In 2007, during one of my weekly visits to the Hsinchu City Immigration Detention Center in Taiwan, I met Ani and Siti (not their real names), two young women from Indonesia who were working as carers for their Taiwan employer’s elderly parents and in-laws. I was deeply concerned as to how Ani and Siti had ended up in the detention center. Sr. Rosa, the Diocesan Migrant Center’s Indonesian caseworker, translated for me.
I learned that Ani and Siti had, before departing Indonesia, each borrowed money from the bank at an interest of 18% to pay the Indonesian government’s regulated placement fee of AUD $2,600 (approximately $1,900 USD) to their employment agency. It would have taken them at least one year of salary deductions to pay this debt bondage.
Upon arriving in Taiwan, besides caring for the elderly parents and in-laws, cooking and cleaning for the whole family, and taking care of their employer’s children, Ani and Siti were forced by their employer to work illegally in the family restaurant for twelve hours a day with no day off. When they complained to their employer about not receiving their full salary and the long hours of arduous work, he threatened to send them back to Indonesia.
After slaving away for six months, Ani and Siti thought the only way of escaping this horror was to run to a nearby police station to seek help to retrieve their stolen wages and return home to Indonesia. One morning they packed their simple belongings and ran from the house until they came across the detention center thinking it was a police station. Since they didn’t want to return to their employer’s house the director of the detention center allowed them to stay at the center until they were able to secure their passports, which their employer had confiscated.
At the end of our conversation, I asked Sr. Rosa to help Ani and Siti write down their story in detail, which we then had translated into Chinese. I met with the director and welfare officer of the center explaining to them that Ani and Siti were victims of human trafficking. At that time, there was no law in Taiwan to protect the rights of trafficked people. With the support of the director, we were able to convince the immigration police to allow Ani and Siti to stay in our migrant center’s shelter while we lobbied the Ministry of Labor to have them transferred to new employers and to help them retrieve their stolen wages. Four months later, they moved to their new employers to work as careers.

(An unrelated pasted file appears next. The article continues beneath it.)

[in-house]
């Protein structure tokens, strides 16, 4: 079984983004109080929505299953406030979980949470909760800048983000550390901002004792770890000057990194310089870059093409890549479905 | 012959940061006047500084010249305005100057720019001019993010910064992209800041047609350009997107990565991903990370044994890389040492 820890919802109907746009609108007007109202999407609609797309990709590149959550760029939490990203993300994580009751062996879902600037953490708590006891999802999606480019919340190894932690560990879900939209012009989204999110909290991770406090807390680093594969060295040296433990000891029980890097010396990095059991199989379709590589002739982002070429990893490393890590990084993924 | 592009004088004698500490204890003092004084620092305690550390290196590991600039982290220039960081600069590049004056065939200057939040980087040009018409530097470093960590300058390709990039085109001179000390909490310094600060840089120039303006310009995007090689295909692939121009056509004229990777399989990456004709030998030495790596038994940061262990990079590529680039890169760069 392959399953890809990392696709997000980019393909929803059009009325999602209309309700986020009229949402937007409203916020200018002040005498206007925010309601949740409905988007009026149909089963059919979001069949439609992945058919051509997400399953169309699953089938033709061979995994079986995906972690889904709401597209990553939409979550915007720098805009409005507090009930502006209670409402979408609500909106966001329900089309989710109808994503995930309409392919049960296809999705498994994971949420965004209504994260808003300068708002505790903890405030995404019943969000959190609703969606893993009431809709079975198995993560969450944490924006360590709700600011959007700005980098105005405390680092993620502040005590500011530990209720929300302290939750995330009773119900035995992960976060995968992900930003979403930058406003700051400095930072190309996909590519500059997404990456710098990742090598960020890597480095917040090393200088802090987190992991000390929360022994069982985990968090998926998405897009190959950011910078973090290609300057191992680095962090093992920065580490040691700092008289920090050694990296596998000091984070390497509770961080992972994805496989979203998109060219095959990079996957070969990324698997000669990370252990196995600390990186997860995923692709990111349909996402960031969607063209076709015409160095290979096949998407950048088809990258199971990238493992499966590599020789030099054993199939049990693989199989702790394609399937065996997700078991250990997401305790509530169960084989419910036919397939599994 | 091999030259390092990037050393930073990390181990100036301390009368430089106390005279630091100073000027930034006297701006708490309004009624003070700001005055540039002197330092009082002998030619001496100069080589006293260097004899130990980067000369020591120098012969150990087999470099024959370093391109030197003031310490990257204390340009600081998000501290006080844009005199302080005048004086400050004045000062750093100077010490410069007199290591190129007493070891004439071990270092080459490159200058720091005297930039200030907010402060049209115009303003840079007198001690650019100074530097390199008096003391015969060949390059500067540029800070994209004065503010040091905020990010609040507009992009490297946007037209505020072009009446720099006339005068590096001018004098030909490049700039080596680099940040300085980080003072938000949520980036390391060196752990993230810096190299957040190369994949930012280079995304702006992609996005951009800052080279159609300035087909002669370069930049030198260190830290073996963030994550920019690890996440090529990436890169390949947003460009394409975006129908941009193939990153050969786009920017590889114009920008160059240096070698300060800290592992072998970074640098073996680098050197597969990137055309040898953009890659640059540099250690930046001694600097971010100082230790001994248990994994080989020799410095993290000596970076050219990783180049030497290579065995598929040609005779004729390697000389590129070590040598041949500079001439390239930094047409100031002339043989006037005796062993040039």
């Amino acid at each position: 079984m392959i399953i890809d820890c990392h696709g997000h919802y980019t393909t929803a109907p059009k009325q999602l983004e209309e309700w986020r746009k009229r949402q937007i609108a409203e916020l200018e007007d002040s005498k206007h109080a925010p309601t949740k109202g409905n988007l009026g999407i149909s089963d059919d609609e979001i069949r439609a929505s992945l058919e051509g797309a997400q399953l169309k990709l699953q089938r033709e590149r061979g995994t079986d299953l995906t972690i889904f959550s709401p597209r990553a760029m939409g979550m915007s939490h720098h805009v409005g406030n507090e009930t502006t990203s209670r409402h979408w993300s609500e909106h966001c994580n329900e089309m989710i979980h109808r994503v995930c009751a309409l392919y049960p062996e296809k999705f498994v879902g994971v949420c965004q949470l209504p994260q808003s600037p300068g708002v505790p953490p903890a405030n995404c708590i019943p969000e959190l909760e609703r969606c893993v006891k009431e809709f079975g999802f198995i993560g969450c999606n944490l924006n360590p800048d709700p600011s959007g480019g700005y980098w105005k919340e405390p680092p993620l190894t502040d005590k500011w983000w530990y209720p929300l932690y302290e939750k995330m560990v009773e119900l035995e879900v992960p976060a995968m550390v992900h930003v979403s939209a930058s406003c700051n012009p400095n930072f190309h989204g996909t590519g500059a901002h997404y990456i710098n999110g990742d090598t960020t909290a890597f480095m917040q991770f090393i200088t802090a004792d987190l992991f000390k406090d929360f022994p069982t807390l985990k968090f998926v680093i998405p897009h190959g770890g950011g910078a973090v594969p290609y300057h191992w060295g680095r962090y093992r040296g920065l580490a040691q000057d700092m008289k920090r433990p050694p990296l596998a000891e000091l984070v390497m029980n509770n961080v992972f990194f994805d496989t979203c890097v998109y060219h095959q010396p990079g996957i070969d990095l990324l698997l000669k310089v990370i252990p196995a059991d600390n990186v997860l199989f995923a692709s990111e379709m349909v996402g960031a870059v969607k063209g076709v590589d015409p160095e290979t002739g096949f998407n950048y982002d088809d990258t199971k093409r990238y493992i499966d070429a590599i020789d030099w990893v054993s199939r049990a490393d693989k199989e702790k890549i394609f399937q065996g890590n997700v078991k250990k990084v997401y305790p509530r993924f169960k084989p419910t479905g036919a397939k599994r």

When they complained to their employer about not receiving their full salary and the long hours of arduous work, he threatened to send them back to Indonesia.
Ani and Siti, along with other victims of human trafficking living in shelters across Taiwan, gave permission for their stories to be used to advocate for the implementation of a law to protect the rights of trafficked people.
Columban Fr. Nguyen Van- Hung and I joined the Taiwan Anti Trafficking Alliance Watch formed by civil society and faith-based organizations to advocate and lobby for the Human Trafficking Prevention and Control Act, which would eventually pass in the Taiwan Parliament in June 2009.
Over several years, Government agencies invited me to participate in their education campaigns to conduct awareness-raising seminars on human trafficking for immigration, foreign affairs and local police, labor officials, and detention center staff.
Just like Ani and Siti, there are millions of domestic workers across the globe who are vulnerable to human trafficking.
Just like Ani and Siti, there are millions of domestic workers across the globe who are vulnerable to human trafficking. In 2010 and 2011, I was a member of the Migrant Forum in Asia delegation to the International Labor Organization Conferences in Geneva to advocate for the adoption of its Convention 189 Decent Work for Domestic Workers. With the adoption of this Convention, domestic workers were finally recognized as entitled to labor rights and protections equal to all other workers. Ten years later, only 29 United Nations Member States have ratified this Convention, and Australia is not one of them.
Victims’ Voices Lead the Way is the theme for this year’s World Day Against Trafficking in Persons (July 30). It puts Ani and Siti and other victims of human trafficking at the center of the campaign and highlights the importance of listening to and learning from survivors of human trafficking.
Pope Francis, who frequently speaks out against human trafficking, says, “Human trafficking is an open wound on the body of contemporary society, a scourge upon the Body of Christ. It is a crime against humanity.”
People ask me if there is human trafficking in Australia. Yes, there is. Just recently a Melbourne couple was found guilty of keeping a Tamil woman as a slave for eight years. The maximum penalty is 25 years. This is just one of many stories that have appeared in the Australian media. Human trafficking is often hidden in plain sight, even right next door to us.
After many years on mission in Taiwan, Columban Fr. Peter O’Neill is the Columban leader in Australia.